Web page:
Pope Francis on Wednesday placed his life, his pontificate and the Latin American people under the protection of the Virgin of Aparecida, the patron saint of Brazil, and urged young people to be the architects of a more just world.
Two days after arriving in Rio de Janeiro to preside at the 28th World Youth Day event, Francis traveled Wednesday to the town of Aparecida, where he was welcomed by 200,000 people who braved the rainy, chilly conditions currently prevailing in that part of Brazil.
Francis was welcomed with hymns, cheers and applause by the faithful, some of whom had waited for more than two days to see the first Latin American pope, who did not hesitate to leave the Popemobile to extend his hands to the faithful and kiss a number of little children.
Once inside the church, Francis went to the Chapel of the 12 Apostles, where the image of the Virgin Mary known as "Our Lady of Conception (who) Appeared" - is on display and before which he prayed for several minutes.
"Into your hands I place my life," said the clearly moved pope, who later officiated at his first public Mass in Brazil, where he exhorted the faithful not to lose hope and asked parents and educators to transmit to young people the values that will make them the architects of a more just world.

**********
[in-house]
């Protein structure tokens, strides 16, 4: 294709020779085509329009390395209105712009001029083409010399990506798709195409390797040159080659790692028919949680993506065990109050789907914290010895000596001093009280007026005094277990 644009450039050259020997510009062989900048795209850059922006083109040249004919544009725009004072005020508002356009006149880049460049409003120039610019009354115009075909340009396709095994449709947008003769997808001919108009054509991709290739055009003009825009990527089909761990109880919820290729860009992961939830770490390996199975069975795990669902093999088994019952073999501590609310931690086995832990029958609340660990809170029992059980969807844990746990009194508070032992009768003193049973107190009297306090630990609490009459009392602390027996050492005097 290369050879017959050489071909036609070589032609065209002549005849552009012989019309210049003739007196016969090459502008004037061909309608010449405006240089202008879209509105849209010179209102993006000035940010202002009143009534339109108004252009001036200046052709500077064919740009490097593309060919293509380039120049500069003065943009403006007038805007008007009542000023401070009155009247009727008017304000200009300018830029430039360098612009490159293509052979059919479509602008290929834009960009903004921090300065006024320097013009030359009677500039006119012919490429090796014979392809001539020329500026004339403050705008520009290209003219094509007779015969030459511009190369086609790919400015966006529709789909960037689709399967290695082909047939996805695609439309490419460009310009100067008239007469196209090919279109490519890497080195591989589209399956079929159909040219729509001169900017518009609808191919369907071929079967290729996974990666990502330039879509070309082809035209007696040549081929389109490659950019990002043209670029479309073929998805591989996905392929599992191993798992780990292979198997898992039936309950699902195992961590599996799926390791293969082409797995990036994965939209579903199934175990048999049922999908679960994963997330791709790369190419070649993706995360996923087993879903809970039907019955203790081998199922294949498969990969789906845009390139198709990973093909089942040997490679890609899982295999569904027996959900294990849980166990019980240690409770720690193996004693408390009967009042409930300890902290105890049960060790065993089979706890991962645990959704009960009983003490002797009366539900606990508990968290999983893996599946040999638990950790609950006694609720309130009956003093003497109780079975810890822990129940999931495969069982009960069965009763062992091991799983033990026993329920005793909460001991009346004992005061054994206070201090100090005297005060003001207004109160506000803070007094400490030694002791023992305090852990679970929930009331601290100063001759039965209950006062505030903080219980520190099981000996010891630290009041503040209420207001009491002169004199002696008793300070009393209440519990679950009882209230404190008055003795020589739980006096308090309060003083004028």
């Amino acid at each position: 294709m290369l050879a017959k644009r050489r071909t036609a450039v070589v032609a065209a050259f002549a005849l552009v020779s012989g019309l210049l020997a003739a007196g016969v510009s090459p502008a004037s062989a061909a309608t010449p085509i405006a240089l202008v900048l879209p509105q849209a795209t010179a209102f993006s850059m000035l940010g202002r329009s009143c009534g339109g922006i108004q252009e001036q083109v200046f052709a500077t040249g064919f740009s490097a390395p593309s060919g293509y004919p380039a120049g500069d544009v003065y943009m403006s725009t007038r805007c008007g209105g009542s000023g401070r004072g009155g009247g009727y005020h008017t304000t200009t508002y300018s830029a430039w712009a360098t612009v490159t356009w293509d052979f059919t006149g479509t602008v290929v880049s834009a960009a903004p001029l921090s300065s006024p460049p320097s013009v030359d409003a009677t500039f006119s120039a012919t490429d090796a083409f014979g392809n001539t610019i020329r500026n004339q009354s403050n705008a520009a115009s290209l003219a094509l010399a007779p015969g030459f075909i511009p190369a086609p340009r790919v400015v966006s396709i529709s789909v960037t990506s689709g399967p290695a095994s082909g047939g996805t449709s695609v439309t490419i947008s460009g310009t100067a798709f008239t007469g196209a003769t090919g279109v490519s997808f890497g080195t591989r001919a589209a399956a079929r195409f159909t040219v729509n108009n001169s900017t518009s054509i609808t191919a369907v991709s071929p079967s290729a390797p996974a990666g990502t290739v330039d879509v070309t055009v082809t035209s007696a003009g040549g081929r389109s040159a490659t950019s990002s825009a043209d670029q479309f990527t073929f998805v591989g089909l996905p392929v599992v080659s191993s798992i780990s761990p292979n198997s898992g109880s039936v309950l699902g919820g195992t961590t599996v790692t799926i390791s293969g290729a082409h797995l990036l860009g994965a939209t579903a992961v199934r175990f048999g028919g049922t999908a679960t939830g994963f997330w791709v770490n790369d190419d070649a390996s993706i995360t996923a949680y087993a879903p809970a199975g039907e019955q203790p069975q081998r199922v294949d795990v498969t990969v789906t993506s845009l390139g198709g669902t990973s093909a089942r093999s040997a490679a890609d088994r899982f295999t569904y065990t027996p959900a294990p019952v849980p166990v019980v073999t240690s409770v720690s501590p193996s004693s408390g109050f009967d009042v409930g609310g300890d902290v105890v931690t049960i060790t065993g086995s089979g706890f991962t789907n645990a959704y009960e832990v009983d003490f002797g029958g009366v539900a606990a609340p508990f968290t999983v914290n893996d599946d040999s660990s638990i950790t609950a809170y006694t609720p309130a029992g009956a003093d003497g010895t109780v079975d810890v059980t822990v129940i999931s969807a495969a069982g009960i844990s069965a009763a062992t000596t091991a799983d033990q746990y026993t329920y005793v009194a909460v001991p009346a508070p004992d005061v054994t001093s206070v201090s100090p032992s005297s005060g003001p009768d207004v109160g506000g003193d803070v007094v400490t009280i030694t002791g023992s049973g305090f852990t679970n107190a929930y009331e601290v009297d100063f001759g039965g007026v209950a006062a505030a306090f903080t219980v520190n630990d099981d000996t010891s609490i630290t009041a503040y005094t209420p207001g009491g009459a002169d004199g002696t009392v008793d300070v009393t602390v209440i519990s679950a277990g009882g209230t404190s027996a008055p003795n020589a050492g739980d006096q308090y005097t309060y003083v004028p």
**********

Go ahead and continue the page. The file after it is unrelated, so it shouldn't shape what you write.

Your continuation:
To achieve that objective, the pope said that three things are necessary: one must maintain hope, stop being surprised by God and live life with happiness.
He said that nowadays young people feel the persuasions of so many idols "that insert themselves in the place of God and seem to give hope, like money, success, power, pleasure," adding that this is due to the sensations of loneliness and emptiness from which young people suffer "and which lead to the search for the compensations of these fleeting idols."
Francis announced that in 2017 he will return to Aparecida on the 300th anniversary of the Virgin Mary's claimed appearance there.
The pope will return Wednesday afternoon to Rio and will visit a hospital dedicated to the recovery of young drug addicts and alcoholics. EFE